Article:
IPCC used circular reasoning to exclude natural variability. IPCC relied on climate models (CMIP5), the hypotheses under test if you will, to exclude natural variability:
“Observed Global Mean Surface Temperature anomalies relative to 1880–1919 in recent years lie well outside the range of Global Mean Surface Temperature anomalies in CMIP5 simulations with natural forcing only, but are consistent with the ensemble of CMIP5 simulations including both anthropogenic and natural forcing … Observed temperature trends over the period 1951–2010, … are, at most observed locations, consistent with the temperature trends in CMIP5 simulations including anthropogenic and natural forcings and inconsistent with the temperature trends in CMIP5 simulations including natural forcings only.”
(Ref.: Working Group I contribution to fifth assessment report by IPCC. TS.4.2 Surface Temperature)
It is more clearly seen that the argument is circular if we decompose the argument:
– The theory that CO2 increase is causing the observed temperature increase is built into the models
– When the CO2 input to the model is not increased – then the model output does not show a temperature increase
– Therefore it is concluded that the temperature increase cannot be caused by anything else than CO2 increase
Now it can be seen more clearly that the conclusion is included in the premise. The conclusion has been at least partly been built into the models. Models which were used to show that the conclusion was correct.
This in itself is a sufficient reason to suspend judgement on climate based on the conclusions of United Nations IPCC.
However – could it be that the models are reliable? Could it be that the models has been corroborated by having survived severe testing?
As the following will show,that it is not the case.
Could it be that the models has been properly tested and accurately represents nature?
Let us start by taking a look at the following comment at realclimate.org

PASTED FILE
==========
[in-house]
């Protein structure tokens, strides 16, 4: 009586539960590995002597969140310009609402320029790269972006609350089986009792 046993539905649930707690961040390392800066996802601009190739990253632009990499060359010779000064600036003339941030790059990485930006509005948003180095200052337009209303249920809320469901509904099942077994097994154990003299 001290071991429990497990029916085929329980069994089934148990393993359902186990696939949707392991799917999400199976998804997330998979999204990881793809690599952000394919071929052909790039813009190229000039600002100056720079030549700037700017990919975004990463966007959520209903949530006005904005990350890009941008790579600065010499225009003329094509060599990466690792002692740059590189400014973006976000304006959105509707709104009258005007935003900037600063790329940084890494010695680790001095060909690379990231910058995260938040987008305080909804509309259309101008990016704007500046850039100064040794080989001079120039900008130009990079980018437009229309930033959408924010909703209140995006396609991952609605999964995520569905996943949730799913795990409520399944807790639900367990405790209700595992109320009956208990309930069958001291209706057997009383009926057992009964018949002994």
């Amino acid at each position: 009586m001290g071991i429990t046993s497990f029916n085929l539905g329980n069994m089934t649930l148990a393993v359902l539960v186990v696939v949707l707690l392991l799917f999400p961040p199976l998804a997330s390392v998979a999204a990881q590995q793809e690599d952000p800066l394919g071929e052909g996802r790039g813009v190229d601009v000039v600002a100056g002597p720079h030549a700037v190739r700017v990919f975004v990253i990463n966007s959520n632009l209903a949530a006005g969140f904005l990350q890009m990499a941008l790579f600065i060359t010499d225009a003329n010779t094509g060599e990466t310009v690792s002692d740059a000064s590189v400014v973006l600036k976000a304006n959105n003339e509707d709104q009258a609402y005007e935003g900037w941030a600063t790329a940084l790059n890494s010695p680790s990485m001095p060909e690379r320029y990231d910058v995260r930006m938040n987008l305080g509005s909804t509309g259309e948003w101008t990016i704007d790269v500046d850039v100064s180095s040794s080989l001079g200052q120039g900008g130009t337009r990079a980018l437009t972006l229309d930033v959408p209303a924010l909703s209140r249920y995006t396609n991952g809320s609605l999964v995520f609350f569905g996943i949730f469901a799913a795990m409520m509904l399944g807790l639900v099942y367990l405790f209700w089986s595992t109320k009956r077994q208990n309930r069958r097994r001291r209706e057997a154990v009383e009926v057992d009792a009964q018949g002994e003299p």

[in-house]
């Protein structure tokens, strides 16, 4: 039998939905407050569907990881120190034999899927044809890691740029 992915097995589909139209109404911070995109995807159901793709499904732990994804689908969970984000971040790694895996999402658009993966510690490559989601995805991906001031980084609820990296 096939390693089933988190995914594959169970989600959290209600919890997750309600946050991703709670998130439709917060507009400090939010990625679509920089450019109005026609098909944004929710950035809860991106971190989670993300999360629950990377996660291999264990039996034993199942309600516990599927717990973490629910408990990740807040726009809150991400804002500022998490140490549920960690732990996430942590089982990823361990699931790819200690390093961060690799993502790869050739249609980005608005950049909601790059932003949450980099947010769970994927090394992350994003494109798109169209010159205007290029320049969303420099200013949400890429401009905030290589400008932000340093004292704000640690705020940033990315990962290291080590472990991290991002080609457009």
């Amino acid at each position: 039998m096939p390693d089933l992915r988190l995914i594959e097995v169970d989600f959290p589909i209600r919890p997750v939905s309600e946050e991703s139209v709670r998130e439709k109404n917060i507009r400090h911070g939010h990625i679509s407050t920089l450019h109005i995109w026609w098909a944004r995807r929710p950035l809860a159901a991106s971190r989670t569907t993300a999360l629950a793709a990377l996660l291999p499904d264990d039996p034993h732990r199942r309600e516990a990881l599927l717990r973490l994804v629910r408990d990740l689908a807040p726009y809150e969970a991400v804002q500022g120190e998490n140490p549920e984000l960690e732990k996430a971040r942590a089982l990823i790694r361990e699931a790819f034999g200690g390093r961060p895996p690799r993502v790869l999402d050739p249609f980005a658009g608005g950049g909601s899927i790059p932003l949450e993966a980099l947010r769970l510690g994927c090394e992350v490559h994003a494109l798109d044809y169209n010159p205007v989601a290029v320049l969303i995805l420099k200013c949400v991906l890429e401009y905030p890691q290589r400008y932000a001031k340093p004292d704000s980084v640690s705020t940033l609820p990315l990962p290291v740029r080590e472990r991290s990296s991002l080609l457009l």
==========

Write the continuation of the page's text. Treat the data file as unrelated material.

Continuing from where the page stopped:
17 Mark says:
3 Nov 2015 at 6:41 PM
Apparently Roy Spencer’s CMIP5 models vs observations graph has gotten some “uninformed and lame” criticisms from “global warming activist bloggers,” but no criticism from any “actual climate scientists.” Would any actual climate scientists, perhaps one with expertise in climate models, care to comment?
Models vs. Observations: Plotting a Conspiracy?
[Response: Happy to! The use of single year (1979) or four year (1979-1983) baselines is wrong and misleading. The use of the ensemble means as the sole comparison to the satellite data is wrong and misleading. The absence of a proper acknowledgement of the structural uncertainty in the satellite data is wrong and misleading. The absence of NOAA STAR or the Po-Chedley et al reprocessing of satellite data is… curious. The averaging of the different balloon datasets, again without showing the structural uncertainty is wrong and misleading. The refusal to acknowledge that the model simulations are affected by the (partially overestimated) forcing in CMIP5 as well as model responses is a telling omission. The pretence that they are just interested in trends when they don’t show the actual trend histogram and the uncertainties is also curious, don’t you think? Just a few of the reasons that their figures never seem to make their way into an actual peer-reviewed publication perhaps… – gavin]”
(Gavin Schmidt is Climatologist, climate modeler and Director of the NASA Goddard Institute for Space Studies (GISS) in New York).
From this it should be quite clear that the models, models which IPCC base their conclusions on, are regarded to be affected by partly overestimated forcing as well as model responses, even by one of it´s proponents.
What about H2O, water vapor and clouds?
What about clouds then? When I look out the window in the morning to see if it is raining, windy or what the temperature is like – there is one variable which tells me a lot about the temperature I might expect: clouds.